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The untapped wealth of Cambodia’s third sector


Author: Heidi Dahles, Griffith University

Economic growth in Cambodia remained robust in 2018 at a projected rate of 6.9 per cent, compared with 6.8 per cent in 2017. But it is unlikely that Cambodia’s model of export-driven economic growth will bolster Cambodia’s economic prosperity in the future.

A Buddhist monk holds a riel banknote with the image of Buddha at a store in Phnom Penh, Cambodia, 22 August 2017 (Photo: Reuters/Samrang Pring).

Unquestionably, Cambodia’s recent transition to single-party authoritarianism affects the country’s economic prospects in myriads of ways. The garment sector, which produces 70 per cent of the country’s exports, is under pressure. Major markets in Europe and the United States passed parliamentary resolutions in 2018 that paved the way for economic sanctions against Cambodia. Most Western donors have also withdrawn their support for the increasingly authoritarian regime and it is expected that the country will lose its access to the European Union’s Everything But Arms preferential trade agreement.

While the Cambodian government increasingly relies on China to compensate for the loss of Western donors and markets, it is questionable whether long-term sustainability and prosperity will materialise from China’s investments. The ensuing construction and real estate boom does not provide access to affordable housing and energy or enhance income opportunities for the Cambodian population at large. The new wealth is mainly kept within Cambodia’s ruling class and Chinese community.

For decades, Cambodia’s economic growth has relied on the same old drivers: agriculture, garments, construction and tourism. To sustain long-term, healthy growth, these sectors are in dire need of diversification and upgrading — aptly illustrated by Cambodia’s position as the second-least competitive country in ASEAN, alongside Laos. Among the most important issues are low human capital, skills mismatch and limited diversity. While experts call for comprehensive reform of the education system, a more feasible and effective approach for the Cambodian government to undertake is the mobilisation of domestic resources through tax reform and measures conducive to business development.

One way to mobilise Cambodian talent is to tap into the vast reservoir of human and social capital fostered by non-governmental organisations (NGOs) over decades. It should not be forgotten that NGOs contribute significantly to economic development in Cambodia. Their role in providing market-relevant technical and vocational training and workplace soft skills largely remains unacknowledged. Equally, NGOs have become a fertile breeding ground for innovative approaches to social and economic challenges.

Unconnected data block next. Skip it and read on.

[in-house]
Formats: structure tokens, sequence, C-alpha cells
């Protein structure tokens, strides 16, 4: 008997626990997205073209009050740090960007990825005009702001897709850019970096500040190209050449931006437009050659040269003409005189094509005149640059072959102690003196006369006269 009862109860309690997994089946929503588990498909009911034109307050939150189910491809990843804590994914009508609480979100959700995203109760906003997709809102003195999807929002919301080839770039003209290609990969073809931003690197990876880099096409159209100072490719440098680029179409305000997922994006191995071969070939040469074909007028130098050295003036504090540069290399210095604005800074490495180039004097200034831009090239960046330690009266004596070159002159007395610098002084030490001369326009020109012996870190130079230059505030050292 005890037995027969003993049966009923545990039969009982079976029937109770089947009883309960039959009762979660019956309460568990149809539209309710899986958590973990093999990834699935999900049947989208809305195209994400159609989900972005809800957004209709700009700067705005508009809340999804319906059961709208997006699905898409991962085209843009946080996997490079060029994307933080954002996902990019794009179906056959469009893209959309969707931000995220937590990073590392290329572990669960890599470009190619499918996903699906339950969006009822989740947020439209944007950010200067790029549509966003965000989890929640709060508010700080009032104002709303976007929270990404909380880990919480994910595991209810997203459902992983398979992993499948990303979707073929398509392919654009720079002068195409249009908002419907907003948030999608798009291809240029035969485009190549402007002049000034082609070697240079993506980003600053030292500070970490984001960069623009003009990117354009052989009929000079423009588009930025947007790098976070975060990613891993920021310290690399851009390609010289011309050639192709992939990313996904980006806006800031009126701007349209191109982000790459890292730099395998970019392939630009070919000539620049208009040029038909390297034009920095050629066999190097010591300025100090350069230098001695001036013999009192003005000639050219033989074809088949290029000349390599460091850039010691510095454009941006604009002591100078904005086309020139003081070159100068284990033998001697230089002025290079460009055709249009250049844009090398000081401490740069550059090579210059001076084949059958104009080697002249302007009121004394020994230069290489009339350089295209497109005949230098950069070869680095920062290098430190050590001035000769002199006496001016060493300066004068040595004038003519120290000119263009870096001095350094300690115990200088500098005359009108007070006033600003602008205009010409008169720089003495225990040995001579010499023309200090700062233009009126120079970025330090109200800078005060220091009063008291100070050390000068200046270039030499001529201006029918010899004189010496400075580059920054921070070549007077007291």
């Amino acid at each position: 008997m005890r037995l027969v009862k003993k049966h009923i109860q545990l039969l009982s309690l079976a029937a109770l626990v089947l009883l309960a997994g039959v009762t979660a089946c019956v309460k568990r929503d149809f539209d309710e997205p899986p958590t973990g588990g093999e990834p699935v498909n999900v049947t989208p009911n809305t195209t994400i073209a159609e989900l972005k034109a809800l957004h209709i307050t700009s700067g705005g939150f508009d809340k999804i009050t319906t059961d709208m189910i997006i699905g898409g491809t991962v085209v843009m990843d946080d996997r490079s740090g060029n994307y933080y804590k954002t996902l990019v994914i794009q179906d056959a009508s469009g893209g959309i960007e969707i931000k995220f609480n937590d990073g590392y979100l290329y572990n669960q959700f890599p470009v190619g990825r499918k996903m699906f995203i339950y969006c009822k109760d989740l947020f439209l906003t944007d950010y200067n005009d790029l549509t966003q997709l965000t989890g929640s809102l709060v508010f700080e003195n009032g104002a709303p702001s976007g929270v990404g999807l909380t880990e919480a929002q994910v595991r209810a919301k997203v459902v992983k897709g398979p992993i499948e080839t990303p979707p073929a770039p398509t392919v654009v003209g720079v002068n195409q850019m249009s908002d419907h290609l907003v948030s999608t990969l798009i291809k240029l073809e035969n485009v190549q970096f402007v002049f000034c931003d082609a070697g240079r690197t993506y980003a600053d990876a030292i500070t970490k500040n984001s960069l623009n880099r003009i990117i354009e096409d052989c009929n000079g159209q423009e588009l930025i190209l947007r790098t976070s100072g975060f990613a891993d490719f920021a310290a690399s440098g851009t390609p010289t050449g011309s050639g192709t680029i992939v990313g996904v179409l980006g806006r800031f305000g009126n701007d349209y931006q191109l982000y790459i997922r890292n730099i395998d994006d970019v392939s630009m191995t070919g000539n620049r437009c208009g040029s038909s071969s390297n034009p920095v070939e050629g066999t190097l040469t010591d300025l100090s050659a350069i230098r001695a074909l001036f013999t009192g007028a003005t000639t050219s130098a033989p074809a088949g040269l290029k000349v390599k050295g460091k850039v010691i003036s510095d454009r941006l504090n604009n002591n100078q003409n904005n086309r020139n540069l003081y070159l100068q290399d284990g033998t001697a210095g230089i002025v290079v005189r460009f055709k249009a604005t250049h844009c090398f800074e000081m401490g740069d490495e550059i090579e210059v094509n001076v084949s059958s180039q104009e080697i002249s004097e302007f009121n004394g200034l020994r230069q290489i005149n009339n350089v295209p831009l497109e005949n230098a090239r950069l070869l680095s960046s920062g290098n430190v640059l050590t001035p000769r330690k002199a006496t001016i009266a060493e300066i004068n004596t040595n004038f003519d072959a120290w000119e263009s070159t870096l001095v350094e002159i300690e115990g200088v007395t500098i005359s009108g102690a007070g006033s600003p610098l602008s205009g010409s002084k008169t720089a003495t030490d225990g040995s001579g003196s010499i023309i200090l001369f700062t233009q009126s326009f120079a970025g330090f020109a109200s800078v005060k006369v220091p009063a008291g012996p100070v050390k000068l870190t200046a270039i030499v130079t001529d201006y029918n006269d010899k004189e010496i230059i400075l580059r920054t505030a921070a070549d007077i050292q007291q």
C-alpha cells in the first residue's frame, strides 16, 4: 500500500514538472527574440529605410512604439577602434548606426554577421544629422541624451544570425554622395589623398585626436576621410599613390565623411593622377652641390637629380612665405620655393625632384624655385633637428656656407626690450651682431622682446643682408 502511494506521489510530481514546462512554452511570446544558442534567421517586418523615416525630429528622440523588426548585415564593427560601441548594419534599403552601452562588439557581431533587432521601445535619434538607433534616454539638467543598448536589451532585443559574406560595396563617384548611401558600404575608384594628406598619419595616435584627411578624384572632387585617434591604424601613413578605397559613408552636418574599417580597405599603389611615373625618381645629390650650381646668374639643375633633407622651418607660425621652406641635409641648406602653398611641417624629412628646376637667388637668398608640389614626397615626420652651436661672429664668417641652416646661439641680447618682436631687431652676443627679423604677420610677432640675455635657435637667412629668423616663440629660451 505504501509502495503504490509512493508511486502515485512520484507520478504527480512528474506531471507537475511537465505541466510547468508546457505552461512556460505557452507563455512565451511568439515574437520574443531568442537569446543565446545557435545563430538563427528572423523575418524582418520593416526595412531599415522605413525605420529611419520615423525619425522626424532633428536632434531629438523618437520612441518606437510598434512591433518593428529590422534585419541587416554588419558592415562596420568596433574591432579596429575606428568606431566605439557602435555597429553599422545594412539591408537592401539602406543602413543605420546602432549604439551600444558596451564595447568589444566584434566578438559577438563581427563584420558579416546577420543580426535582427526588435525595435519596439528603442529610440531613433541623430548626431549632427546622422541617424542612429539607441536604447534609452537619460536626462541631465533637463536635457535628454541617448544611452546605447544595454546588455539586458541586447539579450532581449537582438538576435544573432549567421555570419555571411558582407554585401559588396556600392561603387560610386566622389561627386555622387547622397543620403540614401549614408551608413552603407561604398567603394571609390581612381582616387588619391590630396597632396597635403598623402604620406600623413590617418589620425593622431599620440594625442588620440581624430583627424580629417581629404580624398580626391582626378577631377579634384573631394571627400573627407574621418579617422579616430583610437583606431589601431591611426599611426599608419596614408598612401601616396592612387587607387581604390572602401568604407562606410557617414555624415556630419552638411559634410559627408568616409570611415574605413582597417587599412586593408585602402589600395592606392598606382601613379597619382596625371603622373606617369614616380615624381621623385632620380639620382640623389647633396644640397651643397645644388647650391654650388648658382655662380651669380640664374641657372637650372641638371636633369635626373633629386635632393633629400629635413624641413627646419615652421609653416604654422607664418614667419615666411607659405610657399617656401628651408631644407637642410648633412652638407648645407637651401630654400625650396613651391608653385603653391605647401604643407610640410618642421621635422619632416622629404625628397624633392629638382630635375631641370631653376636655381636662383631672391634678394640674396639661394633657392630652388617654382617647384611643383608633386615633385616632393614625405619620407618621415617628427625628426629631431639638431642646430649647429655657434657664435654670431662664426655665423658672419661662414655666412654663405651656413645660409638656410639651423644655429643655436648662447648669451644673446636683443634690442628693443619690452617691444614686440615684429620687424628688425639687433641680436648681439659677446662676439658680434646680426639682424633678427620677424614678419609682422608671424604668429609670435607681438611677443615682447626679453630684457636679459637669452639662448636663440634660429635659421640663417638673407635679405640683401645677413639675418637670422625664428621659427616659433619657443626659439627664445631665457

Many local NGOs are transforming into social enterprises as international donor funding declines, both as a strategy to diversify their income and as an alternative way to pursue their social mission. Such NGO-based social enterprises have the potential to diversify the traditional drivers of Cambodia’s economic growth. Among these innovations are ways to generate cheap alternative energy for rural households, create affordable housing for low-income families, revitalise traditional textile production, diversify agricultural production and preserve biodiversity, and develop ecotourism and agritourism in rural areas.

So far, two major forms of social enterprise have emerged in Cambodia. The most common form is the NGO offshoot established and managed by Western expatriates. This type of social enterprise simply cross-subsidises the projects and programs of NGOs and there is little value added beyond the income earned. If this social enterprise is embedded in the activities of the NGO under an integrated business model, the generation of earned income is just a replacement strategy for diminishing donor funding. A second, yet rare, form is the independent social enterprise that spawns entrepreneurial zest and social innovation.

As government support is minimal, social entrepreneurial activities are preferably developed within the confines of NGOs. Not only does this embeddedness provide funding opportunities, expert advice and the benefits of a well-established network, it also provides a tax exemption. Registered with the Ministry of Interior, NGOs retain donor funding and subsidies tax free. Independent social enterprises are, on the other hand, commonly registered with the Ministry of Commerce as small and medium-sized enterprises or private limited companies and taxed accordingly.

At present, most social enterprise development is undertaken first and foremost to convince donors that an NGO is eligible for a continuation of funding, and business models are selected to reduce tax payment. This clearly hampers the emergence and growth of independent social enterprises.

With a few focussed interventions, the Cambodian government could create an institutional environment conducive to doing business in general and to operating social enterprises in particular. Tax reform should include a regulatory framework that incentivises both the transition of local NGOs to social enterprises and the formation of new social enterprises independent from NGOs.

Such relatively simple measures would unlock the huge potential of human resources and network capacity that currently remain hidden and may go to waste due to diminishing donor funding. Social enterprises, supported by proper legal frameworks, could lead the way into Cambodia’s sustainable future.

Heidi Dahles is Adjunct Professor in the Griffith Business School, Griffith University, Australia.

This article is part of an EAF special feature series on 2018 in review and the year ahead.

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